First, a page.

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2011 Annual Science Report

Rensselaer Polytechnic Institute Reporting  |  SEP 2010 – AUG 2011

EPO Activity: Undergraduate Education

Project Progress

This section of our E/PO report covers key elements of undergraduate education in Astrobiology operated under the auspices of the New York Center for Astrobiology:

1) The upper-level undergraduate 3-credit course “Origins of Life: A Cosmic Perspective” (, taught at RPI by Doug Whittet, and the minor degree in Astrobiology at RPI.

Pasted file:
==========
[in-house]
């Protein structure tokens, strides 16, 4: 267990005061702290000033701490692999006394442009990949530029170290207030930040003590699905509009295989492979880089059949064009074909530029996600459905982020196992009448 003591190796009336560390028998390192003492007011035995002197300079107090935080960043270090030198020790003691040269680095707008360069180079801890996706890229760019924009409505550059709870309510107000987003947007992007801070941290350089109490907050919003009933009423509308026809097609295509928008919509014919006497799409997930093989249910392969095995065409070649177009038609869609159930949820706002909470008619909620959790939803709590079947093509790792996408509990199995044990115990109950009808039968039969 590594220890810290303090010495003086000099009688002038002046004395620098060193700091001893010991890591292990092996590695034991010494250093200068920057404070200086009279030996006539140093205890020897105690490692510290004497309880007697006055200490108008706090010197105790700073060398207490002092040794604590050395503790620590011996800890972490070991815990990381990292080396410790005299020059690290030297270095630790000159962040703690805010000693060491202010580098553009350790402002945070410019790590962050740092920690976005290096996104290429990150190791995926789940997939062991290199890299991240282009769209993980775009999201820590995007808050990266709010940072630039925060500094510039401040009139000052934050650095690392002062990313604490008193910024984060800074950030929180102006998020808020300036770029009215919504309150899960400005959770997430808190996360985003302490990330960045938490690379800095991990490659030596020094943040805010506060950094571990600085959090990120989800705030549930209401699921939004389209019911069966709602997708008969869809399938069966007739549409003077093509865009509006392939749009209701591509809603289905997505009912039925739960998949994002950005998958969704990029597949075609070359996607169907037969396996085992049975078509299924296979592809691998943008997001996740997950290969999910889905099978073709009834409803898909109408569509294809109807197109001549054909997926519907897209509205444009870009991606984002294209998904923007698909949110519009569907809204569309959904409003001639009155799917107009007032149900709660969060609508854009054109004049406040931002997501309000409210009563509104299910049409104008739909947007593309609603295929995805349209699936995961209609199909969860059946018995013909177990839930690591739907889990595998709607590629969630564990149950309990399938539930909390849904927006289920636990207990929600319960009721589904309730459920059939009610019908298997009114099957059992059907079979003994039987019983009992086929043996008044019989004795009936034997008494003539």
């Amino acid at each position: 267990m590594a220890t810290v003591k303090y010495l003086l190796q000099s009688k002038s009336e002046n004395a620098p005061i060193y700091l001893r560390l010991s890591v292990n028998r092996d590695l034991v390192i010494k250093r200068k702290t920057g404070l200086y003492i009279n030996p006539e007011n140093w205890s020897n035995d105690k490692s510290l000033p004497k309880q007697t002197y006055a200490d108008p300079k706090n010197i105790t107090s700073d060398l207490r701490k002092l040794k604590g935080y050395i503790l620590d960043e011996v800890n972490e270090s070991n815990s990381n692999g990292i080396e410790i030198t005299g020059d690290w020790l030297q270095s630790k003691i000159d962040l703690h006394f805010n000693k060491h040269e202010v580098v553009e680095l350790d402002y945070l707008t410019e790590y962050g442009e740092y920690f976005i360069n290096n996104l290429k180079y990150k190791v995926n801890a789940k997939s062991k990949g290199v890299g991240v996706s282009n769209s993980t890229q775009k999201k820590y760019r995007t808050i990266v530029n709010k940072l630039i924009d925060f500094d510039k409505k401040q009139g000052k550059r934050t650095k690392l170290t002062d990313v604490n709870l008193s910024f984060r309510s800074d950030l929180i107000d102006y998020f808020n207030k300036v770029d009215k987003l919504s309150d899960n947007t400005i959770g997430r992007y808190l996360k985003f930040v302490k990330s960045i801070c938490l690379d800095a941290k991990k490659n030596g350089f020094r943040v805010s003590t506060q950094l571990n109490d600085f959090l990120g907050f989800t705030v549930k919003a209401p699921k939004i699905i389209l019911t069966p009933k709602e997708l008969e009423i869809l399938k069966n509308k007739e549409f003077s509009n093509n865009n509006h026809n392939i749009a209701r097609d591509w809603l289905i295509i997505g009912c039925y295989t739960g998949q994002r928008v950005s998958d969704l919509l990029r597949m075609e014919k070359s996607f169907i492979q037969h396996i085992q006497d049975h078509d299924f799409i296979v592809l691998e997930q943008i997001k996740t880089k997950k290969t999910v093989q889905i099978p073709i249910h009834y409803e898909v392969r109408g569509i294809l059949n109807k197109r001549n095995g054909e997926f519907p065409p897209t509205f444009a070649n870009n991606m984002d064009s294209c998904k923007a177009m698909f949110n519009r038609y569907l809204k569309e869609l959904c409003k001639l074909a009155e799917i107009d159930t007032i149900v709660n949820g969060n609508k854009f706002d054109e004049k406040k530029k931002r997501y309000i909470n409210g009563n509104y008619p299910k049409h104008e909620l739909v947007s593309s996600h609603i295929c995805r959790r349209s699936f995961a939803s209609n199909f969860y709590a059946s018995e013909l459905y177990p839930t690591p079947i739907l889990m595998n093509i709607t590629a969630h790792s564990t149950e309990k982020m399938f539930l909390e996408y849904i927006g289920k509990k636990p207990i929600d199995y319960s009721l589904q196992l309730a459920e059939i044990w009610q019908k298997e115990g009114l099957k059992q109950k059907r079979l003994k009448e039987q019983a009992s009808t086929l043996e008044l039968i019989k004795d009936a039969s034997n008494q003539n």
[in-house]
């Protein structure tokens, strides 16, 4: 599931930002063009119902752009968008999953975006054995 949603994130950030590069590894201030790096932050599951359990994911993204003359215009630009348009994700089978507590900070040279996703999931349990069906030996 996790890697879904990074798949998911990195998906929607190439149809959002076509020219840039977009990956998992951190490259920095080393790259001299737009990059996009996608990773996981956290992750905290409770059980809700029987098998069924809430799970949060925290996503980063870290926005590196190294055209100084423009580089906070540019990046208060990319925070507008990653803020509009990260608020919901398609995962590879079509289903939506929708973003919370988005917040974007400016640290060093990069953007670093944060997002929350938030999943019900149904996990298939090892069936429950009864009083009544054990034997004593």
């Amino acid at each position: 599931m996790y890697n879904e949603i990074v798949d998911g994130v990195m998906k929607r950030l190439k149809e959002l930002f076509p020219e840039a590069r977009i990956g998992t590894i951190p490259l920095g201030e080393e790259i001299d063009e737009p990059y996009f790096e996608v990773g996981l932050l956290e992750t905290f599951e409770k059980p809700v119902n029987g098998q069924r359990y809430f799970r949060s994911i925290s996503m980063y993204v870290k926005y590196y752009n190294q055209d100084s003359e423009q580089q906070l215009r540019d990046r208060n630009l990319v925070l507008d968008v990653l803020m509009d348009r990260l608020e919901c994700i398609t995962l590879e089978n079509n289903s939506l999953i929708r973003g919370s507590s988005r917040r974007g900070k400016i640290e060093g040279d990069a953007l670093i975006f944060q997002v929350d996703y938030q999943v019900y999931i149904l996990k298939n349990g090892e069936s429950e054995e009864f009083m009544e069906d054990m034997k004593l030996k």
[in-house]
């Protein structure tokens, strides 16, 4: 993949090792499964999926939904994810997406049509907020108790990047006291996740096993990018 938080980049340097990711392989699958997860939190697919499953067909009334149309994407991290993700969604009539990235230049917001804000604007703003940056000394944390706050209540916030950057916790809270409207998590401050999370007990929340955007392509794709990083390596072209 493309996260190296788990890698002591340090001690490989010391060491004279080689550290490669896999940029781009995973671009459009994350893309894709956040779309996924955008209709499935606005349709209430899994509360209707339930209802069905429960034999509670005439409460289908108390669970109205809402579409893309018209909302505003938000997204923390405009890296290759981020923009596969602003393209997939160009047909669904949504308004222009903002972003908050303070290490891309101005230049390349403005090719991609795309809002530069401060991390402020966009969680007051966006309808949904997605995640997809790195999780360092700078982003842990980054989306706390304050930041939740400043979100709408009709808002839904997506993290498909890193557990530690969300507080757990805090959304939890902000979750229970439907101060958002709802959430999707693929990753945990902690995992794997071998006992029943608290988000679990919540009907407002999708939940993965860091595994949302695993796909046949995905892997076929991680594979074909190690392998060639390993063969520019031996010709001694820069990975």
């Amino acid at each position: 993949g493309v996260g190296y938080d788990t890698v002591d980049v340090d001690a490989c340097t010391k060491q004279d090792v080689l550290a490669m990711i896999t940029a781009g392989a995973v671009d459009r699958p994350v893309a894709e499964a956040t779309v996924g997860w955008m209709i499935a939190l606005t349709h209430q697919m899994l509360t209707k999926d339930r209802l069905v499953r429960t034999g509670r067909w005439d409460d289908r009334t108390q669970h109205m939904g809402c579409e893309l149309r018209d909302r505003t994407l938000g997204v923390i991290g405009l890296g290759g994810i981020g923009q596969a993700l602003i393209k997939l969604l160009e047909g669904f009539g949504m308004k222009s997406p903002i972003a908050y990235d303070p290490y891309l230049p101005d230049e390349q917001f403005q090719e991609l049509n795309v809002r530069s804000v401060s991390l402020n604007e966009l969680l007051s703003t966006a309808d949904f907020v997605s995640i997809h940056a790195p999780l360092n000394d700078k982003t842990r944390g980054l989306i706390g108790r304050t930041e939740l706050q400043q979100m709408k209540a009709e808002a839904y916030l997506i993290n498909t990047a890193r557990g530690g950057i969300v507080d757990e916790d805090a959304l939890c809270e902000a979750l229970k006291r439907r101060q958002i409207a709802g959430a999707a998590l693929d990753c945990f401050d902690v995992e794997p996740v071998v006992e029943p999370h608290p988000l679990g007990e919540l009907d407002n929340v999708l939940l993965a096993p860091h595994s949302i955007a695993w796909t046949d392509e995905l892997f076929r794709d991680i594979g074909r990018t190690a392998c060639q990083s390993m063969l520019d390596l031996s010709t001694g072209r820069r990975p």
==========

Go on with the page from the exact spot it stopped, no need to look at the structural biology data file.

2) The undergraduate 3-credit course “The Search for Life beyond the Earth”, taught at U Albany by John Delano.

Note that RPI and U Albany bear the cost of these activities, as approved components of their curricula, so there is nothing to report in the “costs” section. Two further related elements (undergraduate research in Astrobiology, and the Origins of Life Seminar) are described in separate sections.